Do not adjust your internet.
The reason for this blatant invasion (with the permission of the usual Crime Spree crew, of course!) is to mark what is – for me – a very special occasion. Today, the 15th March 2011 is the publication date of my second novel in the US. THE LOST SISTER has been out in the UK for a while now but I’m delighted to see a hardback (and ebook, of course!) publication in the USofA.
So why choose Crimespree as the first stopping off point for this tour?
It seemed appropriate somehow, as these guys have been supportive since the beginning. Back in 2005, with a few short stories under my belt, I was also running a webzine called Crime Scene Scotland. We were a rag tag publication who were making it up as we went along. But somewhere along the line, Crime Spree started to give us their support. I seem to remember it was Jen Jordan – erstwhile features and fiction editor – who contacted us first. I can’t remember why, but I do know that soon enough I was meeting the whole Crime Spree family. And a more passionate and brilliant bunch of folks, I couldn’t name you.
Of course, I can already hear Jon yelling at me to quit sucking up** to the hosts and get on with the show.
I figured it would be good to start by talking about PI novels. Because THE LOST SISTER is a PI novel. Its influenced by the American tradition, written as it is by a lad who was brought kicking and screaming into crime fandom on the back of the books of Chandler, Block and McDonald.
Of course, the first eye novels I ever truly devoured were Anthony Horrowitz’s Diamond Brothers spoofs – THE FALCON’S MALTESER and NORTH BY NORTHWEST, which introduced me to the tropes of the genre long before I even knew what a “trope” was. In fact I don’t think I’d have cared at the time. All I cared about were the great jokes and the feeling of adventure that permeated the novels. And can I just say that, having recently re-read NORTH BY NORTHWEST, these books really do still stand up very well indeed.
But when I grew up, my dad started feeding me the adult crime fiction novels. I remember him telling me about Lawrence Block in particular. Saying how, “they’re not just about solving a crime. They’re about New York. And they’re about the struggle with drink as much as anything else.”
Reading those books I realised he was right. That you could have a crime – and solve it – while really talking about so many other things. The PI model was ripe for looking primarily at people. The best eye novels are not about clever puzzles so much as they are about unravelling people and motivations and places. Because the eye is not an authority figure, he seems licensed to unravel more than just the crime. He can go places and see things that the cops cannot. And that appealed to me in a big way.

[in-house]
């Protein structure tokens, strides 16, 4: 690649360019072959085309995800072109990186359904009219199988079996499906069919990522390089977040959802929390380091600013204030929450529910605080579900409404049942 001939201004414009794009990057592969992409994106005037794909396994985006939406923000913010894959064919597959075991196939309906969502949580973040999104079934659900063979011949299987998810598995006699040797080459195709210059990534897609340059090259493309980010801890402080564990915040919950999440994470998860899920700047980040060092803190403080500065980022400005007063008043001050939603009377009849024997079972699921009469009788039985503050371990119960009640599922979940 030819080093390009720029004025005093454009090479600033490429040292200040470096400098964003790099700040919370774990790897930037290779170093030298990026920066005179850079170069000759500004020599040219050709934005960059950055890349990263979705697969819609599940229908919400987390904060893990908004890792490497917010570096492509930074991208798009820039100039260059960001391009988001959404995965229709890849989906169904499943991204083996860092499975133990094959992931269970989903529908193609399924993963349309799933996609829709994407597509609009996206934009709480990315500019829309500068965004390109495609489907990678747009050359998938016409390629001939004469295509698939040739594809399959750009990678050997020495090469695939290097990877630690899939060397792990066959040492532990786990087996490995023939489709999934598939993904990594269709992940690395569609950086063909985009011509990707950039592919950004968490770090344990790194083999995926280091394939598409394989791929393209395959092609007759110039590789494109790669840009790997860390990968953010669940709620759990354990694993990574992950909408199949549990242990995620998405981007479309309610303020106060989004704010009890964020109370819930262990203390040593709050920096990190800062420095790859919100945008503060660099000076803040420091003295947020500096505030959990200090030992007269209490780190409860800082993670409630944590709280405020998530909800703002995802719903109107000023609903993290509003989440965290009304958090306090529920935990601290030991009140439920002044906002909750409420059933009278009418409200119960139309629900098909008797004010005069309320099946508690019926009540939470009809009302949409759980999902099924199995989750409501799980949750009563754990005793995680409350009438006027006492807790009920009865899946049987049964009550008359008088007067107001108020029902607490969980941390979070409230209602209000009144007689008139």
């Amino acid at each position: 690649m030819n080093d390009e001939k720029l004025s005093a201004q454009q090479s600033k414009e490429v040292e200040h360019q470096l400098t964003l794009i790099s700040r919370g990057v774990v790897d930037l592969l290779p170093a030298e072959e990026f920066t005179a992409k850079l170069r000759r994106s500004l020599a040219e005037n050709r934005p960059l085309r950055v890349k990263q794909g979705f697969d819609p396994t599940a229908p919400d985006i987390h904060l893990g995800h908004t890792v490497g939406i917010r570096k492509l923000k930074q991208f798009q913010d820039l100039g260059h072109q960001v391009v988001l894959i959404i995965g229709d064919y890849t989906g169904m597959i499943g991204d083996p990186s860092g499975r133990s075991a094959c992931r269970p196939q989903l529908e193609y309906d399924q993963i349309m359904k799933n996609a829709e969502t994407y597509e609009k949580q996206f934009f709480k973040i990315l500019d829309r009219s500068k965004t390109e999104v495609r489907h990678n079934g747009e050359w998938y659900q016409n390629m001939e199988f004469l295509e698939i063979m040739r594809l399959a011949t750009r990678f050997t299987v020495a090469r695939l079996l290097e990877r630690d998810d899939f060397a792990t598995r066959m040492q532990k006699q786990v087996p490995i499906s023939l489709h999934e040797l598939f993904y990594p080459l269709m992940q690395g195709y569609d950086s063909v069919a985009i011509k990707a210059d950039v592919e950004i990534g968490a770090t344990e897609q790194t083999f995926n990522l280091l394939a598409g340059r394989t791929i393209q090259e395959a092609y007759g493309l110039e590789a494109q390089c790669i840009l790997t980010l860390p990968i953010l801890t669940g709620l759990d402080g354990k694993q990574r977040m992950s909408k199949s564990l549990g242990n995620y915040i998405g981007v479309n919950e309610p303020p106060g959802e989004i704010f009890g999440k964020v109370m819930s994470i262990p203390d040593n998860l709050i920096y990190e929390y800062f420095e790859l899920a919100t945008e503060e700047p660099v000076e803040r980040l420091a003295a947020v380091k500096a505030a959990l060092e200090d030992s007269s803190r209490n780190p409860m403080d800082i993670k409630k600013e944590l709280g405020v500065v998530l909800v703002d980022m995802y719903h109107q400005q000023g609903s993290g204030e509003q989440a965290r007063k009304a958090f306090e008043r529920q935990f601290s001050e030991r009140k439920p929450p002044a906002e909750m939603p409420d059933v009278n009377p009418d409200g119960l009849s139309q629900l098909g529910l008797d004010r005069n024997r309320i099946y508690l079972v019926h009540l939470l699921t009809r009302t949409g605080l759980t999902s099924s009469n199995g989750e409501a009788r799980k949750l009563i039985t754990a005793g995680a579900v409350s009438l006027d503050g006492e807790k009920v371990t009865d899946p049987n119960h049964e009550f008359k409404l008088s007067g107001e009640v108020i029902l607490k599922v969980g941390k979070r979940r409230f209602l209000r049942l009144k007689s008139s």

So the Block novels opened a world to me I’d never known before. His Scudder series, for me, is one of the most perfect of the last wave of eyes. With a character who actually evolves and changes between books, who is affected by cases as much as anyone else, it seemed to be the start of the grown up eye for me. Too many series characters – and eyes fall prey to this especially – become unchanging, unaffected heroes whose dimensions are actually quite transparent when held up to the light. No so Scudder. And the fact that Block has a new book coming out that continues to add to this character is a testament to him as a creation.
From Block, I guess I worked my way backwards into the history of the eye. I knew of Raymond Chandler, of course. My dad would rave about how good he was, and certainly my interest was raised when I was taken to see THE BIG SLEEP on The Big Screen (although it would take me a few years to read the book) but I didn’t jump right back. Instead I went a little further back than Block to discover Lew Archer.
The Archer novels fascinated me. Their obsession with family was clearly to become a later influence at least in the titling of my novels, and the emphasis on psychological motivation was something to be dissected and considered. These books, despite what people said, were dealing with deep themes and ideas while still remaining gripping, tightly plotted and thoroughly entertaining. In fact, it was the Archer novels that made me wonder if there was more thought and philosophy to be found in crime fiction than anywhere else.
I would later discover that the philosopher, Ludwig Wittgenstein had once made a similar suggestion in a letter to one of the old pulp magazines.
Jumping back again to the beginning cemented my love of the genre. In Hammett I discovered a steely toughness that’s sometimes absent from later works. And in Chandler, a love of language and its ability to conjure unusual images simply leaps from the page. My dad, of course, said it best (although I’m likely paraphrasing): “Read Hammett for the plot. Read Chandler for the language. But they’re both brilliant.”
I suppose it came as no surprise that when I turned to crime (writing) I would create a private detective; my own humble addition to this genre that fascinated me. But I couldn’t set my books in LA or New York. I knew that wouldn’t convince. And besides, I hadn’t ever read a PI novel set in Scotland and had to wonder what would happen if were to move the genre over here. The result became a series of short stories published in Alfred Hitchcock’s Mystery Magazine which laid the seeds for the character of J McNee who would feature in my debut novel, THE GOOD SON. And now, today, McNee is back for another investigation that will lead him to the back alleys of Scotland’s fourth city as he hunts a missing girl in THE LOST SISTER….
**But I mean it. Every word